The 1979 plan to free information in Ottawa
It didn't work out, but it gave Canadians a glimpse of what was to come later
The time had come to free a lot of information from the grasp of the Canadian government, though it wouldn't happen as quickly as planned.
And it also wouldn't happen under the minority government announcing plans to make that happen.
Forty-one years ago, Canada's Progressive Conservative government brought forward legislation to address a promise it had made to enact a freedom-of-information process.
"It's an idea based on the principle that the public should have access to the information the government uses to make its decisions," reporter Mark Phillips told viewers, in an item that aired on The National on Oct. 24, 1979.
Government House Leader Walter Baker described what that would mean for the public.
"Instead of everything in the government's possession being secret unless decided otherwise, everything will now be public unless declared secret under precise terms that have been defined by Parliament," Baker told reporters.
But as Phillips then explained, there were still many things that would remain secret under the proposed legislation.
...to some extent
"For example, any information considered confidential under international or federal-provincial agreements or negotiations, or covering defence, or hindering law enforcement, or threatening what's called the economic interests of Canada — they're all protected," he told viewers.
"And government operating documents, like cabinet discussion papers and legal opinions, are protected until after decisions are taken, providing only a kind of retroactive accountability."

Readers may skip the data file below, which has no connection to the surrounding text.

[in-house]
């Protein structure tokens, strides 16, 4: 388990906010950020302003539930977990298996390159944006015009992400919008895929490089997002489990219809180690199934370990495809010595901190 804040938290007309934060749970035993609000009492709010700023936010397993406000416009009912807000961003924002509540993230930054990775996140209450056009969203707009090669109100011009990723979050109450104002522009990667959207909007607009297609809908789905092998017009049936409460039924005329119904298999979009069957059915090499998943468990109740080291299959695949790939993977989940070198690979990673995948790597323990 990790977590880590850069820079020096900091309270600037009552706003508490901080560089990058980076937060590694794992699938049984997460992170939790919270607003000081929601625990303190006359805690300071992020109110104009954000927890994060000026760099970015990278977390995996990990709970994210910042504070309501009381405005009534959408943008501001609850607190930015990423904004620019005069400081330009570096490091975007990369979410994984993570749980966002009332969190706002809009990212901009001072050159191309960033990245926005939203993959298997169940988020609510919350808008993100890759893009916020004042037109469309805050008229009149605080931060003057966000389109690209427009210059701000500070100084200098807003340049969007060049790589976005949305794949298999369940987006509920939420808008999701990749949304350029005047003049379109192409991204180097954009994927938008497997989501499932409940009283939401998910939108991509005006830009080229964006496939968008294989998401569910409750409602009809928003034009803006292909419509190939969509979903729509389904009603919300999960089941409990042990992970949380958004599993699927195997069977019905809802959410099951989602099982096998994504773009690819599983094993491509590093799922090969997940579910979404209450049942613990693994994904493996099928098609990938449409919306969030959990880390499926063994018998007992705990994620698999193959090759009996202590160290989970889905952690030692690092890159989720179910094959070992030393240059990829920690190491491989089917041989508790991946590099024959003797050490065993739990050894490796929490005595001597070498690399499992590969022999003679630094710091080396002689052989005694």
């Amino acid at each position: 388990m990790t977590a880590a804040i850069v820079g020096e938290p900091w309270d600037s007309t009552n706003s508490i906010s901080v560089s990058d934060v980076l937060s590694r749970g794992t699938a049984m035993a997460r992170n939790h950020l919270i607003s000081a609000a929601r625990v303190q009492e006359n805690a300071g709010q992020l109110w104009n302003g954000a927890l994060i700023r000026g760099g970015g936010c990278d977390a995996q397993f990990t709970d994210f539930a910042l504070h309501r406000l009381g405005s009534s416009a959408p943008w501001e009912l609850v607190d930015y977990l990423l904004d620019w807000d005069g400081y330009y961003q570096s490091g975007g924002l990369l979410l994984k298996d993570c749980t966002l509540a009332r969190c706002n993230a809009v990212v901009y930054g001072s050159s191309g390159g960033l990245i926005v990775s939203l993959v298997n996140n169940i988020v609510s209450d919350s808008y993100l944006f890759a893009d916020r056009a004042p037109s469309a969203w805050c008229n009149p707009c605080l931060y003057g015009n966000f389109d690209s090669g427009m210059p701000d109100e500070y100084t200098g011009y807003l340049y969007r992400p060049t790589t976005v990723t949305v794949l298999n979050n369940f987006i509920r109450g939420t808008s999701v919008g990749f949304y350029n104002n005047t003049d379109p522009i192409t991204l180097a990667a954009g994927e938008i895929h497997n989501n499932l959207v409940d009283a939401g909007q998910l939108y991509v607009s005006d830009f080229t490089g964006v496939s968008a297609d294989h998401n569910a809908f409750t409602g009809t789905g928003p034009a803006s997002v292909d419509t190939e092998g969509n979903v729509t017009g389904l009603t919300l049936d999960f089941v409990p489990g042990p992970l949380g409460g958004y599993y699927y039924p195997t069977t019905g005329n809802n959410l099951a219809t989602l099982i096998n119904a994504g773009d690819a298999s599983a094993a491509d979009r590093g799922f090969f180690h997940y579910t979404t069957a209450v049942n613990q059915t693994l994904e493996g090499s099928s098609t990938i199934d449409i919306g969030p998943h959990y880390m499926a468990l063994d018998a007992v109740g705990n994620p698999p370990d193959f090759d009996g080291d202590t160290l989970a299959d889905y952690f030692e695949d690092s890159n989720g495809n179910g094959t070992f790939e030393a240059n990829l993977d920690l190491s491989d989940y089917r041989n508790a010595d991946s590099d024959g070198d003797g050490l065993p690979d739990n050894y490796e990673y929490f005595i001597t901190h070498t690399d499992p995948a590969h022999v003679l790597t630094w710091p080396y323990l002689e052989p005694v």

The issue of national security was particularly thorny.
"National security is one of those great big blankets that you can throw over anything you want and thereby deny all kinds of information," said Baker, noting that had not been the intent of the government as it developed a freedom-of-information process.
How would it work?
Phillips said the process proposed by the PC government would see denied requests reviewed by an information commissioner, who could make a call on whether the information in question could be released.
A court could also order the release of information, Phillips said.
Ged Baldwin, a PC backbencher, had long advocated for such a process to become a reality.
"If it is in the national interest to release, that should override everything else," he told CBC News.
"Things of that kind should be written into the bill to give guidance to the courts and to the information commissioner."
A bit of a delay
Phillips said opposition parties claimed they would co-operate "and would pass the bill by Christmas."
An eventful autumn in the House of Commons meant that wouldn't happen, however.
Canada's Access to Information Act would come into effect in 1983, but with a Liberal government at the helm in Ottawa at that time.